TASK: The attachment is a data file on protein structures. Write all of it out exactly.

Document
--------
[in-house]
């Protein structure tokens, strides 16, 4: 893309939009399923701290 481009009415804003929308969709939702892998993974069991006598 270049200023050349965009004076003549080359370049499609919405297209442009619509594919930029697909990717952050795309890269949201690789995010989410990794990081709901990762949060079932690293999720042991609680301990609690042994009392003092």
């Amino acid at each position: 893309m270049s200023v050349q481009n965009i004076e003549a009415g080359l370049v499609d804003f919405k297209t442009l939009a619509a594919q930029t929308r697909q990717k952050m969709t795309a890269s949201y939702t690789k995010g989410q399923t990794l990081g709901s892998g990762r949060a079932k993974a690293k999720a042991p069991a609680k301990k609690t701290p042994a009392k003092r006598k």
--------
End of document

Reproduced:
[in-house]
């Protein structure tokens, strides 16, 4: 893309939009399923701290 481009009415804003929308969709939702892998993974069991006598 270049200023050349965009004076003549080359370049499609919405297209442009619509594919930029697909990717952050795309890269949201690789995010989410990794990081709901990762949060079932690293999720042991609680301990609690042994009392003092």
């Amino acid at each position: 893309m270049s200023v050349q481009n965009i004076e003549a009415g080359l370049v499609d804003f919405k297209t442009l939009a619509a594919q930029t929308r697909q990717k952050m969709t795309a890269s949201y939702t690789k995010g989410q399923t990794l990081g709901s892998g990762r949060a079932k993974a690293k999720a042991p069991a609680k301990k609690t701290p042994a009392k003092r006598k």